From capitalistManifesto


The service sector - third of the traditional economic sectors - consists of the production of services instead of end products. Services (also known as "intangible goods") include attention, advice, access, experience, and affective labor. The production of information has been long regarded as a service, but some economists now attribute it to a fourth sector, the quaternary sector.

Much of the capital and labour flow in the service (third) sector can be loosely defined as rent-seeking. Strictly speaking, economists define rent-seeking as pursuing an advantage (deriving income) from government policies. It's a more useful term define as profit that comes from taking advantage of others (labor, expertise, construction, engineering, whatever) to add cost without adding value. Rent-seeking doesn't contribute in a productive sense, except insofar as the money earned from rent-seeking is inevitably a catalyst for economic activity as the rent-seekers spends their lolly.

The tertiary (service) sector of industry involves the provision of services to other businesses as well as final consumers. Services may involve the transport, distribution, and sale of goods from producer to consumer, as may happen in wholesaling and retailing, pest control, or entertainment. The goods may be transformed in the process of providing the service, as happens in the restaurant industry. However, the focus is on people by interacting with people and serving the customer rather than transforming the physical goods.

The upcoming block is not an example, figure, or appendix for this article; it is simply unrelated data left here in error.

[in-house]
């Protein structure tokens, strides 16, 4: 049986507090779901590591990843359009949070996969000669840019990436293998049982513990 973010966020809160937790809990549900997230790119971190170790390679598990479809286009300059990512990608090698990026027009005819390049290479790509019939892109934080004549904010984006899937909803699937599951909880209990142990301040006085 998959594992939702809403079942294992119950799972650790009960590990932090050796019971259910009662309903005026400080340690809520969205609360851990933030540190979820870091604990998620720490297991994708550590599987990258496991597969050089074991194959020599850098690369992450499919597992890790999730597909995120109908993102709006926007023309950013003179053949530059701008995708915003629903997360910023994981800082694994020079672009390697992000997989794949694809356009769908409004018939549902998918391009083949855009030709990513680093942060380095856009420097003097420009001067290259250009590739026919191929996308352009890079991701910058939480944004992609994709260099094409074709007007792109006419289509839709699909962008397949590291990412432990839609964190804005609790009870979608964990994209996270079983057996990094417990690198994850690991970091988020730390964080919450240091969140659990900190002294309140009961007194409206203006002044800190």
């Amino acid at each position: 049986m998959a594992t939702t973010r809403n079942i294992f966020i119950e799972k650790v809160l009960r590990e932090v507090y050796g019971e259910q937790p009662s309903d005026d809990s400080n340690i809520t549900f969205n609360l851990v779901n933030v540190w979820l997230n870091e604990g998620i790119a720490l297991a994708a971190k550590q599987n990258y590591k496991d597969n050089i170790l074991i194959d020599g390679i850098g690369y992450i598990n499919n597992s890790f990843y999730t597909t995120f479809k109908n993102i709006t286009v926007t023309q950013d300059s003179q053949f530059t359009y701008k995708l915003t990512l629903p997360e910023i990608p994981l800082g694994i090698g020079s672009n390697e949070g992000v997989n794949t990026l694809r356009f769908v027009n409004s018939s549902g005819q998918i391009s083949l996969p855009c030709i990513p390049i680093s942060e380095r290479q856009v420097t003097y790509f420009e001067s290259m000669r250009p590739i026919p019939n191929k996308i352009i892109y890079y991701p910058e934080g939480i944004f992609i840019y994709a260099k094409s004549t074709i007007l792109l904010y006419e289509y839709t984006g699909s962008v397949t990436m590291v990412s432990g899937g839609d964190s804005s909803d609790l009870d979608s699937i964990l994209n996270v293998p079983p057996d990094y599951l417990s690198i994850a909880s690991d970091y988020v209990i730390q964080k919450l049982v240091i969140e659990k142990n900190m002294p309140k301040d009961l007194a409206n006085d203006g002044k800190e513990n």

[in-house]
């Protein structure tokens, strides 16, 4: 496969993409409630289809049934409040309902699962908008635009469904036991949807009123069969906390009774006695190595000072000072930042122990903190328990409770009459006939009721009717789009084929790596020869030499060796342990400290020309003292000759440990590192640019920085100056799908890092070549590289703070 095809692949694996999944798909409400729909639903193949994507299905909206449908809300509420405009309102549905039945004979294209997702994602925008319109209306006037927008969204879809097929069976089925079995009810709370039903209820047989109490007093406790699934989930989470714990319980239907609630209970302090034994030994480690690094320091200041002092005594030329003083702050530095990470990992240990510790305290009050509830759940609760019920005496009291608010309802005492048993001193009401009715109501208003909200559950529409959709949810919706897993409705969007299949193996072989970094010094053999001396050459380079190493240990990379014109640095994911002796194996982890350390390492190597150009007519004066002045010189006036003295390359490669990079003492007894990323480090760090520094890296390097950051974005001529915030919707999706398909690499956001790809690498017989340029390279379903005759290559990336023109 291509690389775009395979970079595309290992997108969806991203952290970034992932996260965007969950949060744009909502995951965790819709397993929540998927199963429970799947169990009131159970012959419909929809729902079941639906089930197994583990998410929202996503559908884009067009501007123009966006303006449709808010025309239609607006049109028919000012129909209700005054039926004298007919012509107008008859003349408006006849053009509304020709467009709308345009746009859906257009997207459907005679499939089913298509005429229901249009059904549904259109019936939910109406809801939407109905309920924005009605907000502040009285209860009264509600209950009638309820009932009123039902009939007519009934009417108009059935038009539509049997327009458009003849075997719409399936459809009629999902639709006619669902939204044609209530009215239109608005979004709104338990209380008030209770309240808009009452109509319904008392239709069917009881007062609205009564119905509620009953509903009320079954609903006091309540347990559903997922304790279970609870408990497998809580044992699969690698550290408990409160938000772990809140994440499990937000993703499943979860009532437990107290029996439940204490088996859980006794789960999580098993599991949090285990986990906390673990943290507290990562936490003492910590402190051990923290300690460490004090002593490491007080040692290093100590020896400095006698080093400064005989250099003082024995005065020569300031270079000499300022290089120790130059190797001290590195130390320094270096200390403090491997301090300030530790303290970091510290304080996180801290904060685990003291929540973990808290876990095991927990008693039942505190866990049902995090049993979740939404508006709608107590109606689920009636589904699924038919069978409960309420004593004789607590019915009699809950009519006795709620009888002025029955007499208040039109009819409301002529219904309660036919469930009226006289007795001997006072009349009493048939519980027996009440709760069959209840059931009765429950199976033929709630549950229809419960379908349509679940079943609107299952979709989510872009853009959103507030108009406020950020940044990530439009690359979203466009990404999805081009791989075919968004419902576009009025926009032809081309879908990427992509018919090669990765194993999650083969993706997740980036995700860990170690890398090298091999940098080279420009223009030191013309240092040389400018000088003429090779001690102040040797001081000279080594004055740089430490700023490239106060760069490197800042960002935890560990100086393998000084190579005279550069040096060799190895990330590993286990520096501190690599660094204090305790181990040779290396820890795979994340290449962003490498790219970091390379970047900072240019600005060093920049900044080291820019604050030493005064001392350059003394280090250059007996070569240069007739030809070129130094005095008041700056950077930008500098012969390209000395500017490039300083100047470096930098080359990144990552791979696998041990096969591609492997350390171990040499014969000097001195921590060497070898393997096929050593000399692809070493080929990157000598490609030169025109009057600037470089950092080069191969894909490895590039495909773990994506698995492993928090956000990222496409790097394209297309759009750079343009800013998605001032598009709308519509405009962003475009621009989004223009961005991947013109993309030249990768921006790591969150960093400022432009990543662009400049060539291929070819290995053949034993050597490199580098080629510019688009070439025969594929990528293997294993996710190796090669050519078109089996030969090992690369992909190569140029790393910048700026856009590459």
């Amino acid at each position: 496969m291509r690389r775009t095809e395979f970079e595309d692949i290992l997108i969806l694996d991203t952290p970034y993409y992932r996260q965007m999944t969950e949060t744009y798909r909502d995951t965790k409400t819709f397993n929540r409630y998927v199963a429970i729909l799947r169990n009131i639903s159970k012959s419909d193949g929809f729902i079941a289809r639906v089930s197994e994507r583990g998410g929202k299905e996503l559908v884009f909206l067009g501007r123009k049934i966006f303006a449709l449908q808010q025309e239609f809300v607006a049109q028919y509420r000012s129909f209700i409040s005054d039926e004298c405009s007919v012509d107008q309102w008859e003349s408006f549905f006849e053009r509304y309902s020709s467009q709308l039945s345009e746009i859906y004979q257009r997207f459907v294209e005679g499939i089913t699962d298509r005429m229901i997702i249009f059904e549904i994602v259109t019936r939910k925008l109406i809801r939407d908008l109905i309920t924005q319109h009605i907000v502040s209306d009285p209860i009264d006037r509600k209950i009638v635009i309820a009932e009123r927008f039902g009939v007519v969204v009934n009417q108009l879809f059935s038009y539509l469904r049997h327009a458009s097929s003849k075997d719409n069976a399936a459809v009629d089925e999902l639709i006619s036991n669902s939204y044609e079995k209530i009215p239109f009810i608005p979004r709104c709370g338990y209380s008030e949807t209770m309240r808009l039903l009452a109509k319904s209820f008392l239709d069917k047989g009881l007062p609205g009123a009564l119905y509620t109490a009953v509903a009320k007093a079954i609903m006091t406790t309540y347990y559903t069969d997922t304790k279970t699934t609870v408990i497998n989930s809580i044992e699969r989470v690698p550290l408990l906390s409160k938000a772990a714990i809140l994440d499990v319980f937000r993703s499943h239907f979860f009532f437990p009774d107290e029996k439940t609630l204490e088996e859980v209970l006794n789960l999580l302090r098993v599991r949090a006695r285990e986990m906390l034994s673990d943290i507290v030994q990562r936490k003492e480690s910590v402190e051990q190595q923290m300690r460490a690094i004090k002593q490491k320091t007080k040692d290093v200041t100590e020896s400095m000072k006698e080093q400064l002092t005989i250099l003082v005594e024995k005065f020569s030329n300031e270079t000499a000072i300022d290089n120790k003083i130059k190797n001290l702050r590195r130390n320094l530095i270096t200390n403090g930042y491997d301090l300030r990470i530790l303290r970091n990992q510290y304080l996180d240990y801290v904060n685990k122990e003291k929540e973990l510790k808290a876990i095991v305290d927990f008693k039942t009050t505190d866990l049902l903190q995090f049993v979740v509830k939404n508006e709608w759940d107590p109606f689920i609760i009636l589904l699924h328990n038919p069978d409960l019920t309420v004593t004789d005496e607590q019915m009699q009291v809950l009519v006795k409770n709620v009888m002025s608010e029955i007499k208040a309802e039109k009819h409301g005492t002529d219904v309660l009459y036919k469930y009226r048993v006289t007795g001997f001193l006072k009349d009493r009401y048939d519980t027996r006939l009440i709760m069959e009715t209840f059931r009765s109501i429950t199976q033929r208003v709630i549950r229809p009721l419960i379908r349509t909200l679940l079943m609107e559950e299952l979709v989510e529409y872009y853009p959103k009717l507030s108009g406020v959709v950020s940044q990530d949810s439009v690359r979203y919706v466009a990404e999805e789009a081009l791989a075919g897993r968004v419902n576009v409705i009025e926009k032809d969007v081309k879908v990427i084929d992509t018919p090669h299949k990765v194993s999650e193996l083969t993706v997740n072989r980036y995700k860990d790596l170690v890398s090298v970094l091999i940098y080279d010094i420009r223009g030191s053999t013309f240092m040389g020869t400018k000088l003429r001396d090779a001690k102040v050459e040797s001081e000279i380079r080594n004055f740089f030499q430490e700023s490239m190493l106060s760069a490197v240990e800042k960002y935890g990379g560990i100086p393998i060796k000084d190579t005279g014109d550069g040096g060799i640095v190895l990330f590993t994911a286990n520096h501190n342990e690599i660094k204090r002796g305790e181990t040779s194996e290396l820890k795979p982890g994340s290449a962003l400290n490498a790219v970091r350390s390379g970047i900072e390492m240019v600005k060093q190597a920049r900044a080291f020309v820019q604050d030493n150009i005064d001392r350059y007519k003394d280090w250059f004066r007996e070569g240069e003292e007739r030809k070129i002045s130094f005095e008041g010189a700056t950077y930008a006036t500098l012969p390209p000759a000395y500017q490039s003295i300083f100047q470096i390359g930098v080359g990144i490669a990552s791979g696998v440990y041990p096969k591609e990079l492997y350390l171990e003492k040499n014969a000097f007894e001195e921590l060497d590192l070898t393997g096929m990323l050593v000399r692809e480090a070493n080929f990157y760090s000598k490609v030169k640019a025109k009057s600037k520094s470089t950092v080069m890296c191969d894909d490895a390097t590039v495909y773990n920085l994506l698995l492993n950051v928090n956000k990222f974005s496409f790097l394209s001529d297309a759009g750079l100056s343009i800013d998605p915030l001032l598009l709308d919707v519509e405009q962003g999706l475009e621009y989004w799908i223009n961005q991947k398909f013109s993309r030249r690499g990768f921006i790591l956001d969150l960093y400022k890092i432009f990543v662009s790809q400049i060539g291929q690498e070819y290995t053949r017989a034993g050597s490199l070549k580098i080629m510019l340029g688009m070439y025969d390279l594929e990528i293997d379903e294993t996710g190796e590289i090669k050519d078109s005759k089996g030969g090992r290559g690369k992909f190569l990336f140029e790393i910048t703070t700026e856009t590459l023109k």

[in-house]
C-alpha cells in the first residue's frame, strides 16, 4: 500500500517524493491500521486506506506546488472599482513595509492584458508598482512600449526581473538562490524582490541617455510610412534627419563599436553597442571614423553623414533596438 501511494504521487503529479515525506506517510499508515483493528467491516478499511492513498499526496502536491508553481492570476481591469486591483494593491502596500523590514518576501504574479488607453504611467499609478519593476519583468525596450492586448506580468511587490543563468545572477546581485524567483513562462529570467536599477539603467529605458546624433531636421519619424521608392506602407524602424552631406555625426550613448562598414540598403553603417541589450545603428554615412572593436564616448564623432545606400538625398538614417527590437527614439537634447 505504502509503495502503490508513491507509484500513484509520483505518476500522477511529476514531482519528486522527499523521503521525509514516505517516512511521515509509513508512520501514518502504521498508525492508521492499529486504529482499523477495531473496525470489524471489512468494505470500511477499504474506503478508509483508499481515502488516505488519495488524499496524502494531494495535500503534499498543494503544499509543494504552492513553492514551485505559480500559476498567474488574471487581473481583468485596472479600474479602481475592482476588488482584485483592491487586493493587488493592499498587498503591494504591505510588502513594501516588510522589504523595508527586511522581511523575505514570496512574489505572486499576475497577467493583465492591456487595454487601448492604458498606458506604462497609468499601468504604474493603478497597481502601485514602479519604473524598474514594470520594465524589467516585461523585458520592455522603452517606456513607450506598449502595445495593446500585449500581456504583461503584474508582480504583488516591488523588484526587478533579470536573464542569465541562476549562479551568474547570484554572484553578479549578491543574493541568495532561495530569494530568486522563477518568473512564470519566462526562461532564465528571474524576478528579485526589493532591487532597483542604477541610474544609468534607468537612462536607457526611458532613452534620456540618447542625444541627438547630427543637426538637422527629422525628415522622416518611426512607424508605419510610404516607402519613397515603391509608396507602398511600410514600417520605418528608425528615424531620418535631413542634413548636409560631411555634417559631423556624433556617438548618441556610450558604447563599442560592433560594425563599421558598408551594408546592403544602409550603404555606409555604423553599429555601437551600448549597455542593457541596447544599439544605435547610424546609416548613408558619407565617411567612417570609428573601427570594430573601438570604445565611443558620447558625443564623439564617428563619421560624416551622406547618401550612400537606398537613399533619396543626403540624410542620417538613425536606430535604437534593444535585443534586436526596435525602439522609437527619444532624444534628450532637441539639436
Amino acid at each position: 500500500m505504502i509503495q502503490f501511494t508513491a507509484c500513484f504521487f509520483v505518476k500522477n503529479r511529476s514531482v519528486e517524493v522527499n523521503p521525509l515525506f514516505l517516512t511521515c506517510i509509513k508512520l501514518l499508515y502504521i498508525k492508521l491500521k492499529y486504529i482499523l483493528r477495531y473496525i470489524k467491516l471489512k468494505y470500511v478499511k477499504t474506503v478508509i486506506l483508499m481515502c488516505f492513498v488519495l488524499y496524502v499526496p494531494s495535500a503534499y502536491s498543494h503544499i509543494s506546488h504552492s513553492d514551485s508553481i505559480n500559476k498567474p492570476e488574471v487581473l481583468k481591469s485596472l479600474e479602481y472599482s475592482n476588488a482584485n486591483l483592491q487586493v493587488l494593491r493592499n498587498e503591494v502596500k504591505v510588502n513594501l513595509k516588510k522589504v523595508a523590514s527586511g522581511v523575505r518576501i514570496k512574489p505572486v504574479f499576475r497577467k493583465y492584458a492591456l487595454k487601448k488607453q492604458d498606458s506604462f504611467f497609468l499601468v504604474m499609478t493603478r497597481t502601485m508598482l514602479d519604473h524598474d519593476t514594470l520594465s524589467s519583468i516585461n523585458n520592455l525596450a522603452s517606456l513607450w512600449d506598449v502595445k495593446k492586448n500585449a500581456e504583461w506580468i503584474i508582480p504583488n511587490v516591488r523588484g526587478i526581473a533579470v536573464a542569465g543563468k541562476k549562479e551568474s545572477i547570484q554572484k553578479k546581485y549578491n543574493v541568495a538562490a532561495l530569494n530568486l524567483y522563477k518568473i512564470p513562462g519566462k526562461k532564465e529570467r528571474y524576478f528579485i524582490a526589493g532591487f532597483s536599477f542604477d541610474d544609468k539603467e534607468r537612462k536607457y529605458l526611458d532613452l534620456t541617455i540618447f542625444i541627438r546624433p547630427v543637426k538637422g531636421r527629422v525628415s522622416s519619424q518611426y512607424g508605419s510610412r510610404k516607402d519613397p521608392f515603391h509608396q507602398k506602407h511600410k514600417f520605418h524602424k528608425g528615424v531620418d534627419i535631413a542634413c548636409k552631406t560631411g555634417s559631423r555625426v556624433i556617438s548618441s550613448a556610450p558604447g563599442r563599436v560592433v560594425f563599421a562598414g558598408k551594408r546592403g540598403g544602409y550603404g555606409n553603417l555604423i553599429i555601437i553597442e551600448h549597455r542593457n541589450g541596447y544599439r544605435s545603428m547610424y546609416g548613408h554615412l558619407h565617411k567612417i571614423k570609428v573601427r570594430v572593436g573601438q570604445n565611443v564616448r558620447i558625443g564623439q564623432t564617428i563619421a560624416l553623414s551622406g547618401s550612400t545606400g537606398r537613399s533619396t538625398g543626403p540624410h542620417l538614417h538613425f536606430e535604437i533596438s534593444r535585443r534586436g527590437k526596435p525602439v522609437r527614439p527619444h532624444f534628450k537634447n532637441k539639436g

1. Peasant Labour - "raw materials" via extraction, mining, agriculture, farming, livestock
  2. Blue Collar - "manufacturing" via industrial processing, construction, engineering, turning raw materials into finished products
  3. Rentseekers - "services" via supply chains, support, transport, distribution, retail, wholesale, entertainment, value-added services
  4. White Collar - "information technology" via computing, media, research and development, financiers, science, civil service
  5. Gold Collar - "executive apex" via government, large charities, CEO and CTOs, senior businessmen, research scientists, barristers, judges and other decision makers defining policy impacting lives at scale